Galaxies are fascinating not only for what is visible, but for what is invisible. Grand spiral galaxy NGC 1232, captured in detail by one of the Very Large Telescopes, is a good example. The visible is dominated by millions of bright stars and dark dust, caught up in a gravitational swirl of spiral arms revolving about the center. Open clusters containing bright blue stars can be seen sprinkled along these spiral arms, while dark lanes of dense interstellar dust can be seen sprinkled between them. Less visible, but detectable, are billions of dim normal stars and vast tracts of interstellar gas, together wielding such high mass that they dominate the dynamics of the inner galaxy. Leading theories indicate that even greater amounts of matter are invisible, in a form we don’t yet know. This pervasive dark matter is postulated, in part, to explain the motions of the visible matter in the outer regions of galaxies.
Something very bright suddenly lit up the arctic — what was it? The original idea was to take a series of aurora images that could be made into a time-lapse video. But when night suddenly turned into day, the astrophotographer quickly realized that he was seeing something even more spectacular. Moving through the sky — in front of the Big Dipper no less — was a Geminid meteor so bright it could be called a fireball. The meteor brightened and flashed for several seconds as it went. By a stroke of good fortune, the aurora camera was able to capture the whole track. Taken the night after the Geminids Meteor Shower peaked, the astrophotographer’s location was near Lovozero Lake in Murmansk, Russia, just north of the Arctic Circle.
What’s happened to the sky? On Friday, the photogenic launch plume from a SpaceX rocket launch created quite a spectacle over parts of southern California and Arizona. Looking at times like a giant space fish, the impressive rocket launch from Vandenberg Air Force Base near Lompoc, California, was so bright because it was backlit by the setting Sun. Lifting off during a minuscule one-second launch window, the Falcon 9 Heavy rocket successfully delivered to low Earth orbit ten Iridium NEXT satellites that are part of a developing global communications network. The plume from the first stage is seen on the right, while the soaring upper stage rocket is seen at the apex of the plume toward the left. Several good videos of the launch were taken. The featured image was captured from Orange County, California, in a 2.5 second duration exposure.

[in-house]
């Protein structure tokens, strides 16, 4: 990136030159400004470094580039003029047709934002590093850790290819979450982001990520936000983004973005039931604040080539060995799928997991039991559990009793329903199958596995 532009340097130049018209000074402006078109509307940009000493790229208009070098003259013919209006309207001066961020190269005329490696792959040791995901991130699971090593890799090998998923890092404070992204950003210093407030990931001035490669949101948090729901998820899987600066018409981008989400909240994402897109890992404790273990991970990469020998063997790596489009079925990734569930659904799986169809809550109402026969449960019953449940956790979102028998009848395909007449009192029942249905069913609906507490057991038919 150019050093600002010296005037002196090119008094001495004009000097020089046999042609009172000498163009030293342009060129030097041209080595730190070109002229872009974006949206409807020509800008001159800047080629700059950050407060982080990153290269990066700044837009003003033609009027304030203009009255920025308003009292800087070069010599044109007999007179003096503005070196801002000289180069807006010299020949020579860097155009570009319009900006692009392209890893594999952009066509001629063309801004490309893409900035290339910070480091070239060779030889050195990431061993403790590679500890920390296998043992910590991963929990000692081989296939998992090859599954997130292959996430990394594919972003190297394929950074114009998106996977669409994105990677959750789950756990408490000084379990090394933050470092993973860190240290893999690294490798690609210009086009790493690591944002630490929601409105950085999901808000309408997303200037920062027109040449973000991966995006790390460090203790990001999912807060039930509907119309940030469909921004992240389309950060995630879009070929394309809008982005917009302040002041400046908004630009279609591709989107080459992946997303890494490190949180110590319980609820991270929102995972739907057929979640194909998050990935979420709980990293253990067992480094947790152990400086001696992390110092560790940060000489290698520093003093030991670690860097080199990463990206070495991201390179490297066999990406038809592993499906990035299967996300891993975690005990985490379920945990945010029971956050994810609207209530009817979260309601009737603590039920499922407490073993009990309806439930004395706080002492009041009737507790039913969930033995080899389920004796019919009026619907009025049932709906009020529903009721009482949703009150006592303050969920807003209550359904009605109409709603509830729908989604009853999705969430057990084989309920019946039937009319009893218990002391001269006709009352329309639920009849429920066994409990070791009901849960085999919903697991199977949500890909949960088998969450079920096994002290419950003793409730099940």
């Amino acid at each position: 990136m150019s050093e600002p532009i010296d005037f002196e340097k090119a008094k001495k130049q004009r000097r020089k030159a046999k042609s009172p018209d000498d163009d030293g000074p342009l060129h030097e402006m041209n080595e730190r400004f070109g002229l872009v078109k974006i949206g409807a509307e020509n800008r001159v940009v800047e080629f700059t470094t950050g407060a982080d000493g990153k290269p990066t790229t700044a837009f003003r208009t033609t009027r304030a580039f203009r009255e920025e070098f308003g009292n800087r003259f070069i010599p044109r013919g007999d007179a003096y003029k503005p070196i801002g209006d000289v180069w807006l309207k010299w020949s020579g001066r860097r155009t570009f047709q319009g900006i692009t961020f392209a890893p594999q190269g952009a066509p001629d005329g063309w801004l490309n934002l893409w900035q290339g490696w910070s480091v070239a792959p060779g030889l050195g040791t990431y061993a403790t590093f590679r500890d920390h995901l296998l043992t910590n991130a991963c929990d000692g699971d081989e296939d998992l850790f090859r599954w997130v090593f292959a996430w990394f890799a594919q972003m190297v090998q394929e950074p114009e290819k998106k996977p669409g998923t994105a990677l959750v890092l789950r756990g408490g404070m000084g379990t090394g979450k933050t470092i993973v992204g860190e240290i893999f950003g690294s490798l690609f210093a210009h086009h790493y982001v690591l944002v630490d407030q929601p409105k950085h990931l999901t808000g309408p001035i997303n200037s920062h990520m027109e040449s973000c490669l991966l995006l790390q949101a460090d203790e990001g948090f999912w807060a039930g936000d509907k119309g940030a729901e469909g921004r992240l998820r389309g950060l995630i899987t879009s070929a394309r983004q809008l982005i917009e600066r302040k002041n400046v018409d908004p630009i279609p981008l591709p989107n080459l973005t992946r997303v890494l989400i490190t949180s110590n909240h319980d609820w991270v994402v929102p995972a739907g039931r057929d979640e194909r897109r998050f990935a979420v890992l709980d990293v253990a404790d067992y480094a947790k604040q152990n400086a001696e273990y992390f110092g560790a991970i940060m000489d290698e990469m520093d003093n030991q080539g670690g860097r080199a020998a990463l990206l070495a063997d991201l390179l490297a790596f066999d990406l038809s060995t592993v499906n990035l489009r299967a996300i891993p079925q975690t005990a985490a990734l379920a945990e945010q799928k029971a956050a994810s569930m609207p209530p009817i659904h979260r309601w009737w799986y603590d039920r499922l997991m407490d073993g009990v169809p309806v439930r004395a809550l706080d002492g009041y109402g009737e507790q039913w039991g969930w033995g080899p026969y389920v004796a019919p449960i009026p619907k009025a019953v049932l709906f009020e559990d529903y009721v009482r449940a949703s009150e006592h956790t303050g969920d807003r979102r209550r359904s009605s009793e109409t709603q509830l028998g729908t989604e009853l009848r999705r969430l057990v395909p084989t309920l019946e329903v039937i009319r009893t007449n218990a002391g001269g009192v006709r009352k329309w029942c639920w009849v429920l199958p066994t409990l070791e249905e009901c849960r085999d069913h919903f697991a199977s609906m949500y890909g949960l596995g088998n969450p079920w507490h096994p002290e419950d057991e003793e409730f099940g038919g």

Based on its well-measured orbit, 3200 Phaethon (sounds like FAY-eh-thon) is recognized as the source of the meteroid stream responsible for the annual Geminid meteor shower. Even though most meteor showers’ parents are comets, 3200 Phaethon is a known and closely tracked near-Earth asteroid with a 1.4 year orbital period. Rocky and sun-baked, its perihelion or closest approach to the Sun is well within the orbit of innermost planet Mercury. In this telescopic field of view, the asteroid’s rapid motion against faint background stars of the heroic constellation Perseus left a short trail during the two minute total exposure time. The parallel streaks of its meteoric children flashed much more quickly across the scene. The family portrait was recorded near the Geminid meteor shower’s very active peak on December 13. That was just before 3200 Phaethon’s historic December 16 closest approach to planet Earth.
From dark skies above Heilongjiang province in northeastern China, meteors rain down on a wintry landscape in this beautiful composited night scene. The 48 meteors are part of last week’s annual Geminid meteor shower. Despite temperatures of -28 degrees C, all were recorded in camera exposures made during the peak hour of the celestial spectacle. They stream away from the shower’s radiant high above the horizon near the two bright stars of the zodiacal constellation of the Twins. A very active shower, this year the December 13-14 peak of the Geminids arrived just before the December 16 closest approach of asteroid 3200 Phaethon to planet Earth. Mysterious 3200 Phaethon is the Geminid shower’s likely parent body.